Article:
PRIMARY

Programme overview

Primary programme overview

The Tommy Flowers SCITT Primary QTS and PGCE course devotes the majority of training time to school experiences. In our primary partnership schools, you will learn from outstanding practitioners, including your personal mentor. All primary trainees teach in two consecutive key stages, choosing to train either in Early Years and Key Stage 1 (ages 4-7) or Key Stages 1 and 2 (ages 5-11), but the qualification remains the same: Qualified Teacher Status (QTS) and Post Graduate Certificate in Education (PGCE).

Trainees have two contrasting placements, a main placement from 1st September to 30th June, with a 7 week second placement in February and March. In addition, you will have up to 10 days having personalised training at ‘specialist’ schools, developing skills specific to your needs. This enables you to experience a range of educational approaches and opportunities to work with the unique, dynamic and diverse communities Milton Keynes has to offer.

From day 1, you will be regarded as a teacher in your school. However, your teaching timetable will develop and grow to suit your own experience, pace and progress. Typically, trainees observe across their primary schools for the first two weeks, before starting to take parts of lessons, team teaching with their mentor and then whole lessons. By the end of the course, you will be the lead teacher for 80% of the timetable.

Every Friday is dedicated to training. You will join your fellow trainees at St. Paul’s Catholic School for a broad programme of training that Ofsted (December 2017) described as ‘exemplary’. Led by experts in their fields from across the city, the training programme follows three strands:

Subject studies

These sessions develop your understanding of the most effective strategies for teaching all subjects taught at primary level, equipping you to teach across the full age range from Early Years to Year 6.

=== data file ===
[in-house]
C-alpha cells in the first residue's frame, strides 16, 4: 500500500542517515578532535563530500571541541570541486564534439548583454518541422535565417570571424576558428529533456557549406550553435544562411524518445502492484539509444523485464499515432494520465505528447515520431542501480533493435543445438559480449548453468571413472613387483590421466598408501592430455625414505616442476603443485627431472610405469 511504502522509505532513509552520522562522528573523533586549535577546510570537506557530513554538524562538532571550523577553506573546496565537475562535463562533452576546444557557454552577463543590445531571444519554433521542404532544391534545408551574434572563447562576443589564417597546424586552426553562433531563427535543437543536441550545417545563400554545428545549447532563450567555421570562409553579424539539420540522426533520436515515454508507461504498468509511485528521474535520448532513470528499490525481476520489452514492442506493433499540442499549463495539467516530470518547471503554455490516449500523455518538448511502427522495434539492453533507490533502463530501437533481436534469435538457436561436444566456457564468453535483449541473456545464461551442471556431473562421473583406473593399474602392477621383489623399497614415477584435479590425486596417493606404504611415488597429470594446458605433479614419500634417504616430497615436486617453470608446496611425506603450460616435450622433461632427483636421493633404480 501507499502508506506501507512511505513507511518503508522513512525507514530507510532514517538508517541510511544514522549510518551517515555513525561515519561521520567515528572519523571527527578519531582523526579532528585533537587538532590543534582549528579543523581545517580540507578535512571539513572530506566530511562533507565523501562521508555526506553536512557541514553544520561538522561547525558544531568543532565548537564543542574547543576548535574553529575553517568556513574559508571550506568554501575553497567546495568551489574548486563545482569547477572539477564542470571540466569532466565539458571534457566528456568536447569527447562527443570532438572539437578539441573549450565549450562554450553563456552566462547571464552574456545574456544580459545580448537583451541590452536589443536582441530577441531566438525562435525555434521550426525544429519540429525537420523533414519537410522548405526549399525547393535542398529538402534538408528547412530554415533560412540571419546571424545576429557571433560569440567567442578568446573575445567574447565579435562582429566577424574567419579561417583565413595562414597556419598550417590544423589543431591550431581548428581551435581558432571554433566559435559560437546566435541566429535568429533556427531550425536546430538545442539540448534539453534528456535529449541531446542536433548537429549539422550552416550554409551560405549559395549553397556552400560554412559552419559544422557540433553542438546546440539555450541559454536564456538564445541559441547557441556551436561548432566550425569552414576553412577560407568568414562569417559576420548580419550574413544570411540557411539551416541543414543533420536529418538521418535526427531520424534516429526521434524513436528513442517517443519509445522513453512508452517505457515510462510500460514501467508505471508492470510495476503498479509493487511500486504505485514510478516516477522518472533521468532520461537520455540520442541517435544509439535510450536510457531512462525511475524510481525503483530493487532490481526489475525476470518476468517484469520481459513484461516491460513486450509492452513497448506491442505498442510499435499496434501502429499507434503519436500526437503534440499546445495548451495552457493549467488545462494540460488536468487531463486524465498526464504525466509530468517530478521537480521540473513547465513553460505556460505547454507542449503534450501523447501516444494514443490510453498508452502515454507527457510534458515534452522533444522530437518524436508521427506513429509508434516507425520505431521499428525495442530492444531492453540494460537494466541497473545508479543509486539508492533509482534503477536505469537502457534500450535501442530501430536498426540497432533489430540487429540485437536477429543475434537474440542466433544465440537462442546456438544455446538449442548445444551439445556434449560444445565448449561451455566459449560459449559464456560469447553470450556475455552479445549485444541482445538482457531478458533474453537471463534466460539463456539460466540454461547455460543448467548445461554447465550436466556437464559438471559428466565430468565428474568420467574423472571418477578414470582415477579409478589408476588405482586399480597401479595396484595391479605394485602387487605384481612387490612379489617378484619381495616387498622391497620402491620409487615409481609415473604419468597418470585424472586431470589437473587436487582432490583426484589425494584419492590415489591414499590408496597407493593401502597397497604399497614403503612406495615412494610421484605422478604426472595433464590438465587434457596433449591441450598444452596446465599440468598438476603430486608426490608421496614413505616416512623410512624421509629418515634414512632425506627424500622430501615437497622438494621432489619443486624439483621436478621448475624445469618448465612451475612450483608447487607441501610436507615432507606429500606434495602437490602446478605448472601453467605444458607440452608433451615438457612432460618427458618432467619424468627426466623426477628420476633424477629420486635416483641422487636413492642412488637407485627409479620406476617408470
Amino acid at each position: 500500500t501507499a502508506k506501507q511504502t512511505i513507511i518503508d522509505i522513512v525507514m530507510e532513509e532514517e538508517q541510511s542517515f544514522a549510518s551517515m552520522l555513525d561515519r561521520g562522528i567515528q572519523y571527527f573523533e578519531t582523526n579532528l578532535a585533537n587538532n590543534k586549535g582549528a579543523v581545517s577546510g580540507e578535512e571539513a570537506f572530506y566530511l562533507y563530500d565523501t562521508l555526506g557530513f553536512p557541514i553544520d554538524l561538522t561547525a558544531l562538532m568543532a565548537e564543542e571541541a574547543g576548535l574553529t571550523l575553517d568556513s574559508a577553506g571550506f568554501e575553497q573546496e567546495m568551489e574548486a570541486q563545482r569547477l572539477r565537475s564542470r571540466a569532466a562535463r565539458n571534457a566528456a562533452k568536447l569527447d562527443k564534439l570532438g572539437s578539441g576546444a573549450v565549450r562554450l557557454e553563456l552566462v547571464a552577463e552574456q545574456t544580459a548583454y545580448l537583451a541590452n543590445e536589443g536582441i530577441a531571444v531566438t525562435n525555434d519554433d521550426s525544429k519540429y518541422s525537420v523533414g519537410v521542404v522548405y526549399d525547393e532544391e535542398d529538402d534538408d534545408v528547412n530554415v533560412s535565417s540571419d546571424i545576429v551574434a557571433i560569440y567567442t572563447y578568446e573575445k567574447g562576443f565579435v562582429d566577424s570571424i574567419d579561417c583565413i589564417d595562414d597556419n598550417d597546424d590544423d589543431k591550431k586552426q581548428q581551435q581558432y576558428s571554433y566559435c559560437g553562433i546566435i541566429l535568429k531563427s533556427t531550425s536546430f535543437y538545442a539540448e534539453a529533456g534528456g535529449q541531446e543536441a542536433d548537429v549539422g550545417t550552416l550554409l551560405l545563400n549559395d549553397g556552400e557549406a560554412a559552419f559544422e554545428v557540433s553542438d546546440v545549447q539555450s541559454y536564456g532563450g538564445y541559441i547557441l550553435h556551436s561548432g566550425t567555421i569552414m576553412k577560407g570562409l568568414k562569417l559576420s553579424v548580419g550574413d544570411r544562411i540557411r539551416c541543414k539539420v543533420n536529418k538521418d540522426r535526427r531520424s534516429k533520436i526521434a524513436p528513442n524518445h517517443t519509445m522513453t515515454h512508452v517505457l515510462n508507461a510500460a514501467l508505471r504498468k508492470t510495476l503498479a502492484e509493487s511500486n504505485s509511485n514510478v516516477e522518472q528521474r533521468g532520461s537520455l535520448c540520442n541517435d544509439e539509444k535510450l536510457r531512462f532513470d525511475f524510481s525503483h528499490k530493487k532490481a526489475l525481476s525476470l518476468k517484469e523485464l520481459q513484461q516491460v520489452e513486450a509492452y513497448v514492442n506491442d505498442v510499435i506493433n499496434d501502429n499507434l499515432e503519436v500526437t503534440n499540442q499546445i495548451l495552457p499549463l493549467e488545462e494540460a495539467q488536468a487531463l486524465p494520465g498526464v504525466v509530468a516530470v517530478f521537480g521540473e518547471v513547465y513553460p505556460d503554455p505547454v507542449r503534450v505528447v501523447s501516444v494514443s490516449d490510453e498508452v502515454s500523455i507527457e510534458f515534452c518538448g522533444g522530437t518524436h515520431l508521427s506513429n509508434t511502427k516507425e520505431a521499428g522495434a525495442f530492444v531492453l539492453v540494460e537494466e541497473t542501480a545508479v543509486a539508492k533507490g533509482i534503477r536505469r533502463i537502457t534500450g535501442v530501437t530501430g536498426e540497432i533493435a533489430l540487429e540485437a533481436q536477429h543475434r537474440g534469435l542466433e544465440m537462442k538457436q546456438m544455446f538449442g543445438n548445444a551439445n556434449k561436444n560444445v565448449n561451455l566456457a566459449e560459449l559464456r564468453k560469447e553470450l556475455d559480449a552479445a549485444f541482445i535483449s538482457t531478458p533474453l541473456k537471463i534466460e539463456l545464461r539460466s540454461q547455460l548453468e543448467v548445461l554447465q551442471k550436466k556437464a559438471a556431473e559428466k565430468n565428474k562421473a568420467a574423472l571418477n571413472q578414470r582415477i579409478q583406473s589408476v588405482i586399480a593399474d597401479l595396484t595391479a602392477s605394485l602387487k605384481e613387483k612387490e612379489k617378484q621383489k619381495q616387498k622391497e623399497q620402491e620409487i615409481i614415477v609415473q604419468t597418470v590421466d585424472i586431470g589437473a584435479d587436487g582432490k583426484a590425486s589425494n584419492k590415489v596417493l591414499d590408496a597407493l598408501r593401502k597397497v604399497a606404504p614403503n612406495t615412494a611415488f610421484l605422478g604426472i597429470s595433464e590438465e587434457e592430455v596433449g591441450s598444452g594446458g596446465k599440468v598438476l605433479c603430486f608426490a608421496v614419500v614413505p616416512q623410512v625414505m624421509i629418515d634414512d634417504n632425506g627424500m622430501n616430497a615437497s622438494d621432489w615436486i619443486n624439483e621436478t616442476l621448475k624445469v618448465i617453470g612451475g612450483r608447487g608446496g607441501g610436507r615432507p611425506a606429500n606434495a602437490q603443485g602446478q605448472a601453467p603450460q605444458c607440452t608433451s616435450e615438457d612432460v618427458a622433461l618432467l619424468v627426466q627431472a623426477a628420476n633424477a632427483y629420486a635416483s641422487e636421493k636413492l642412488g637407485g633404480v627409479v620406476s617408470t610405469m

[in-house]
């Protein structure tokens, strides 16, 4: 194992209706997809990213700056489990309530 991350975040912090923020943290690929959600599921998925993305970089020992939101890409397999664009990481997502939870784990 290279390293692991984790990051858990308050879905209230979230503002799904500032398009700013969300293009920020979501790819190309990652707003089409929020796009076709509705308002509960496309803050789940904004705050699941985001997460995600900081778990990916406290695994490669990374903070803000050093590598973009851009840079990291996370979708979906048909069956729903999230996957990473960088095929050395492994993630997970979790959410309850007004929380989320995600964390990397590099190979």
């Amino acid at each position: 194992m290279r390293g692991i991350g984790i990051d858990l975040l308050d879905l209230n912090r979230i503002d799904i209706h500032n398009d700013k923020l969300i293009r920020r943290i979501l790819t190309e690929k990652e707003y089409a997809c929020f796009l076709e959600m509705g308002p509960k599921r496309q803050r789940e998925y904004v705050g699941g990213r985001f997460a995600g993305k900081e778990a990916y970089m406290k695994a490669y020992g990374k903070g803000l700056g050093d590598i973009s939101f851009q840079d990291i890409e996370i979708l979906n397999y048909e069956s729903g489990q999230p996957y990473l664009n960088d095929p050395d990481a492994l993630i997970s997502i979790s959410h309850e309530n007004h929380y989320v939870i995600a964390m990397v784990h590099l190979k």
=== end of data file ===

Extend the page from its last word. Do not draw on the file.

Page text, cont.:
Professional studies

During these sessions, you will explore the skills of becoming an outstanding teacher, learn how to support children with English as an Additional Language (EAL) or Special Educational Needs or Disabilities (SEND) and develop your pedagogical knowledge.

PGCE

The Post Graduate Certificate in Education is an academic qualification at Masters Level. Click on the PGCE tab for further information.

Structure and support

Structure and support

Training to become a teacher is exhilarating but also demanding. We believe that the wellbeing of trainees is paramount and so a wide range of support is available.

School mentor

Your school mentor is the person you will see every day. They are an outstanding teacher who will act as a critical friend. The mentor will support you in planning lessons, will observe and provide feedback on your strengths, progress and next steps and will have a dedicated weekly mentor meeting to help you develop further.

Professional tutor

The Professional Tutor (often the Deputy Headteacher), is responsible for teacher training within the school. They will support the School Mentor and yourself, ensure that you are getting a broad experience and a range of opportunities.

Partnership Manager

You will see your Partnership Manager weekly at training sessions. Their role is to organise and co-ordinate the whole programme but are also there to provide advice and support where required. The Partnership Manager will also observe you teach and moderate your assessments.

Peer support

Tommy Flowers SCITT trainees often make friends for life through the course. At the weekly training sessions, plenty of opportunities are given for trainees to share, talk through ideas and work collaboratively.